Protection requirements for cloud workloads continue to grow as organizations accelerate their adoption of containers and host an ever-increasing number of workloads in hybrid and multi-cloud architectures. Cloud Workload Protection Platforms (CWPP) are critical to protect these workloads from cyberattack and provide security teams with visibility into, and control of, cloud-based infrastructure and applications.
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The potential dangers of ransomware are top of mind for cyber security and IT leaders around the world. The threat of these attacks continues to rise with no organization completely safe. Ransomware attacks have been reported by businesses of all sizes and vertical industries.
As organizations expand their operations to multiple platforms, they must also manage the content disseminated there. This raises questions of how to protect audiences from illicit content, particularly when it comes to email security. One of the best ways to deal with these attacks is to integrate deep learning technology that can identify complex and subtle malicious files in emails.
During a recent investigation, our researchers encountered a new version of the BADHATCH malware used by the well-known threat actor, FIN8. We previously reported that FIN8 was working on a new version of the BADHATCH malware - and this recent attack supports our findings and conclusions. FIN8 is known for taking extended breaks to improve their tactics, techniques, and procedures (TTPs) which increases their success rate. With each new version of their toolkit, they start with small tests on a limited pool of victims before launching a full-scale attack.
Advanced Persistent Threats (APTs) continue to produce challenges for security teams. The ability to track and mitigate threats, such as StrongPity APT, Lazarus and the elusive Nebulae backdoor , is critical to being resilient against APTs. One of the best ways that security teams can both detect and respond to advanced threats is by using the MITRE framework. Unfortunately, these resources are not always available to security operation centers (SOCs), managed security services providers (MSSPs) or in-house security teams due to budget constraints and available high-level talent.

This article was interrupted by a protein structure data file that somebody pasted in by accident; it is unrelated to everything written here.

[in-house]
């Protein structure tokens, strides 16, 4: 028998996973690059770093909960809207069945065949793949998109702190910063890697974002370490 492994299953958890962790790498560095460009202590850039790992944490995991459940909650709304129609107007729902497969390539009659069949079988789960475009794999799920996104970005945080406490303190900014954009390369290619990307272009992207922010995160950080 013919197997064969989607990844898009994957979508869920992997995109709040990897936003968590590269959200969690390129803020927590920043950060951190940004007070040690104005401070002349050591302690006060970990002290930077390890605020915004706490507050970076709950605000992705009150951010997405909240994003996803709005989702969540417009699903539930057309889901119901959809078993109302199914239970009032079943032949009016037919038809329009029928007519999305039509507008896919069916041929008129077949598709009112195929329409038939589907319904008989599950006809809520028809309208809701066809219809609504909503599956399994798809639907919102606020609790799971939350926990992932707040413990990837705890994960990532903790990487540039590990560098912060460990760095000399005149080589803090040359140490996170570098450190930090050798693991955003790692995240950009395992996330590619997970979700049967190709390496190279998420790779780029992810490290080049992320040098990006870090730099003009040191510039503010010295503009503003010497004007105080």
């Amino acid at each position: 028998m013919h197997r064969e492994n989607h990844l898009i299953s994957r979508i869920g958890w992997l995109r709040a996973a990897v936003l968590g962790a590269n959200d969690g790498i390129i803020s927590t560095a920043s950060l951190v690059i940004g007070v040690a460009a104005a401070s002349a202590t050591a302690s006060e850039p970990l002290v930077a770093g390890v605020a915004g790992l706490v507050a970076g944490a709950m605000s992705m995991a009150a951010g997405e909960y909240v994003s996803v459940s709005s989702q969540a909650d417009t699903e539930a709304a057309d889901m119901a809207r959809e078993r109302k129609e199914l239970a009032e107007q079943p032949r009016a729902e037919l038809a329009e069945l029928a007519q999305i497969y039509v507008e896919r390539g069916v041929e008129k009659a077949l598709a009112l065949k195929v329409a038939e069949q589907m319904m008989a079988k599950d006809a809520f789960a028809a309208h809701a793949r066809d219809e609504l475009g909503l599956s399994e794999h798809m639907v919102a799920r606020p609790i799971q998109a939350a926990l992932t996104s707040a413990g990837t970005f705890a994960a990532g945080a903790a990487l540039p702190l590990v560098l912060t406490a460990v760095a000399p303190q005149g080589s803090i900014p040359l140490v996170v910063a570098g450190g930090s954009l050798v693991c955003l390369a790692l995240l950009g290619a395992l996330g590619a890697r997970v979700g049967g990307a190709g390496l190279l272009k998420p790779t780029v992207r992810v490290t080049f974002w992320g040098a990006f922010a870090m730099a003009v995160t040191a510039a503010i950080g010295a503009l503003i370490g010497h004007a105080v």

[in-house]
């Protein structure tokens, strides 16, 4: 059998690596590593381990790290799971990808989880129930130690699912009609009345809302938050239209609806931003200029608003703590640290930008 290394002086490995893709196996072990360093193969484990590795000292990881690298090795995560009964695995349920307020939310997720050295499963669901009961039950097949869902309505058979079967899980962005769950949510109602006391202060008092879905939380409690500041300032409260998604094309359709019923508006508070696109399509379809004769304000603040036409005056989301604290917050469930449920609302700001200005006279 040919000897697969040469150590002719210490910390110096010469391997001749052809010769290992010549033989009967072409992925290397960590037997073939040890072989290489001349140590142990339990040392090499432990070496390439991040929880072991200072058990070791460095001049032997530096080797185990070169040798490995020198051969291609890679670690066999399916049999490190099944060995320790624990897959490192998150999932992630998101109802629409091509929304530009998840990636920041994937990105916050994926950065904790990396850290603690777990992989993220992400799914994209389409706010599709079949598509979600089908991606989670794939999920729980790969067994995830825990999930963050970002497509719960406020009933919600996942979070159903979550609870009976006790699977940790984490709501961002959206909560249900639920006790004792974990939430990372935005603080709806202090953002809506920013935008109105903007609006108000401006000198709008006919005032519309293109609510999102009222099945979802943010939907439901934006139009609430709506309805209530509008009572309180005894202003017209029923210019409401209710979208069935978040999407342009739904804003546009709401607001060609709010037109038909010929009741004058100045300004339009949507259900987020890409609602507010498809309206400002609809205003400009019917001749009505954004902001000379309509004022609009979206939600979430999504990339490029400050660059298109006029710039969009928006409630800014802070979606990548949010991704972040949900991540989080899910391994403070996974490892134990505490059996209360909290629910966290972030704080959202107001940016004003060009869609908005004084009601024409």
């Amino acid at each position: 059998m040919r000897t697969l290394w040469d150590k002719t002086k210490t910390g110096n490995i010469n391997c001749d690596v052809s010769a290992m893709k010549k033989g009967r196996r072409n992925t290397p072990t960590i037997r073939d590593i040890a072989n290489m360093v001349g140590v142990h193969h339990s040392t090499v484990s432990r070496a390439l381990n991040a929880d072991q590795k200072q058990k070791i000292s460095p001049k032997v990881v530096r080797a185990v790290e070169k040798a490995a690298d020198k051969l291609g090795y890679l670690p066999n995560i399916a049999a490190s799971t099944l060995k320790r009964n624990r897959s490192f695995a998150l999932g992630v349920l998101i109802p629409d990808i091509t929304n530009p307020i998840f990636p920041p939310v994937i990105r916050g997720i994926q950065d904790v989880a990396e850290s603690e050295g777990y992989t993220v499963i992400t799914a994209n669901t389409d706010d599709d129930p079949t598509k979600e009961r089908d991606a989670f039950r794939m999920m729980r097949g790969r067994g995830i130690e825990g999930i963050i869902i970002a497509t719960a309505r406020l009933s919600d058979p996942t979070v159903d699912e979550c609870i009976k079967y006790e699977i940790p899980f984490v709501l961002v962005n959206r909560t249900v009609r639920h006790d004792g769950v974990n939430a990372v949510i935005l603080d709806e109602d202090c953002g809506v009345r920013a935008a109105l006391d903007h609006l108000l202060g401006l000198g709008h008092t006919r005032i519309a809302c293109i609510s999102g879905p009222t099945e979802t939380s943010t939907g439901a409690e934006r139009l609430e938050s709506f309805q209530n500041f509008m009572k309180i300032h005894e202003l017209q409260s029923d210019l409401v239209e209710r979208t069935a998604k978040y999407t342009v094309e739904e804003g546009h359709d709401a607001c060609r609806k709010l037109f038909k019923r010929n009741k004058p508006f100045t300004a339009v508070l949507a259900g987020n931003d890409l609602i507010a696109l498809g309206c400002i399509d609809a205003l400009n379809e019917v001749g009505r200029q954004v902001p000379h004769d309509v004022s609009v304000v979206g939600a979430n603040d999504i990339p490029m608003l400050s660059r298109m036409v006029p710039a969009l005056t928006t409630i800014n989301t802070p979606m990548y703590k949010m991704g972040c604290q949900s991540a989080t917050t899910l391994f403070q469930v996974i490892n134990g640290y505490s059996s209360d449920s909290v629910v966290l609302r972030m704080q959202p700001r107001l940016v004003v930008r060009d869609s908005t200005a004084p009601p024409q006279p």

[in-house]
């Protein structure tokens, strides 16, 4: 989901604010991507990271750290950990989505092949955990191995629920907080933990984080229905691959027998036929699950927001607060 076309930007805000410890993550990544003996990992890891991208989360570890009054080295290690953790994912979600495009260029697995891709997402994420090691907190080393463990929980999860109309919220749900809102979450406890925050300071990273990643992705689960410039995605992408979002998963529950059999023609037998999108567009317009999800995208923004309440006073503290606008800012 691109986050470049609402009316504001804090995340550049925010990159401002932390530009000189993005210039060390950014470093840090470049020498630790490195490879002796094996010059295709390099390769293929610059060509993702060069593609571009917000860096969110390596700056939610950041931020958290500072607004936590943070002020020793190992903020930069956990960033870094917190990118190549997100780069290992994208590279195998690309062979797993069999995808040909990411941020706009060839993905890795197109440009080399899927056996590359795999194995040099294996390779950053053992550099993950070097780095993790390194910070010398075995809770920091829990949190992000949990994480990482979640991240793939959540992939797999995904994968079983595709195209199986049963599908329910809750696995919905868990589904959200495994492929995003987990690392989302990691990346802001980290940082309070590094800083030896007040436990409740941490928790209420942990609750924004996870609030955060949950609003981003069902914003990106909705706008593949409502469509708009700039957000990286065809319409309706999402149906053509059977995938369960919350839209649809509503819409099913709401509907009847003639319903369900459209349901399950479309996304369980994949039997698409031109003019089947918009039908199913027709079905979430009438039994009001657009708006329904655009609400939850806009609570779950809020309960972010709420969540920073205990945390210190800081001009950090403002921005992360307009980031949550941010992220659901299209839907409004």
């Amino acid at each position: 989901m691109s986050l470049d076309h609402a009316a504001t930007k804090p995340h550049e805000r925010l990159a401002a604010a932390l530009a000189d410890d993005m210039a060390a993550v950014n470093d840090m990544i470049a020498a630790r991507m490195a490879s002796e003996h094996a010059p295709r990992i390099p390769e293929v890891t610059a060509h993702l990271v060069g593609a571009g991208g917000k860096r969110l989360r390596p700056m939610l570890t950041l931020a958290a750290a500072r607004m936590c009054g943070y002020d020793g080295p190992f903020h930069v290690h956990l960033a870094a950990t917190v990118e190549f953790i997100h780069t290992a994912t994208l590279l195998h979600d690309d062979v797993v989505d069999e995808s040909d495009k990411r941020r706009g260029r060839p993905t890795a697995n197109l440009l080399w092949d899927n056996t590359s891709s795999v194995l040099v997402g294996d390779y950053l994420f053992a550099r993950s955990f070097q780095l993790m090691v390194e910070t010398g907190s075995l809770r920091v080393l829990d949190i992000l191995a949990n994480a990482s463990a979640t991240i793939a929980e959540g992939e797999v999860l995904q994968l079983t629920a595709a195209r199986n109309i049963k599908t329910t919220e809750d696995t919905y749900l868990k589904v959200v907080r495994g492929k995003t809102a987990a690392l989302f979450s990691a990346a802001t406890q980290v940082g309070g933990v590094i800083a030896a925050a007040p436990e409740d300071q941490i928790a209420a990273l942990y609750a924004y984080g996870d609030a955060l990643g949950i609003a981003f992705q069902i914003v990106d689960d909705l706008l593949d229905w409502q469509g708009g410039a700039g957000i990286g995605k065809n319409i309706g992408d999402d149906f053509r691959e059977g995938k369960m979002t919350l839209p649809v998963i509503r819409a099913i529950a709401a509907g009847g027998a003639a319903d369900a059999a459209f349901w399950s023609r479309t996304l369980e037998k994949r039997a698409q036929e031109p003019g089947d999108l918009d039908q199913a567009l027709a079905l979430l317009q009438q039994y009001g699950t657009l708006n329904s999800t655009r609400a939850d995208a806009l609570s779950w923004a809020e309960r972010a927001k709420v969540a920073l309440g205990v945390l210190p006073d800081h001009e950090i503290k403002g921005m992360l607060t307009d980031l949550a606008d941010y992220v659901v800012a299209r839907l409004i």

A growing number of organizations are increasing their use of the cloud.
These workloads, including databases, transactions, and analytics, are vital to business operations.
Cloud workloads are different from regular endpoints which is why security teams need to deploy platforms specifically designed to protect these resources.
Newer versions of Windows 10 (build 1809 - 2018-present) may be vulnerable to a local privilege escalation enabled by misconfiguration on the Security Account Manager (SAM) database file. SAM is a database file that stores password hashes for all local user accounts. (This file can be found in folder
%SystemRoot%\System32\Config\SAM and it is mounted in registry under
When it comes to managing the security of their data and business-technology systems, many healthcare enterprises focus heavily on regulatory compliance efforts, such as their HIPAA security and patient privacy mandates. This is for an excellent reason — noncompliance can lead to costly fines and the ire of regulators. While it’s likely that focusing on regulatory compliance can incrementally improve security, that shift alone won’t take the organization to the level of security maturity it needs to have to protect against today’s threats such as ransomwar.
Come August, the Bitdefender team – along with some 20K security and InfoSec professionals – will descend on Las Vegas for four days of revelry on and about the latest security risks, research, and trends.
Healthcare providers are operating in a time of extraordinary pressure. Whether it's recovering their operations from a devastating pandemic year or it's the pace that their organization is embracing a rapid digital transformation aimed to optimize and modernize their systems. The last thing healthcare organizations needed this past year was an increase in ransomware and other types of attacks — but that's precisely what they experienced.
Every three to five years a new cybersecurity technology term gets hyped. In 2021 it’s eXtended Detection and Response (XDR). I’m old enough to remember way back in 2017 when endpoint detection and response (EDR) was considered the ‘Holy Grail’ of cyber defense.
In an earlier blog this year, I compared the concepts of cybersecurity and cyber-resiliency, arguing that the main difference between the two is one of perspective. Cybersecurity is centered on the idea that attacks can (and should) be prevented while cyber-resilience acknowledges that some attacks will go through, and that organizations must prepare to deal with the consequences quickly and effectively.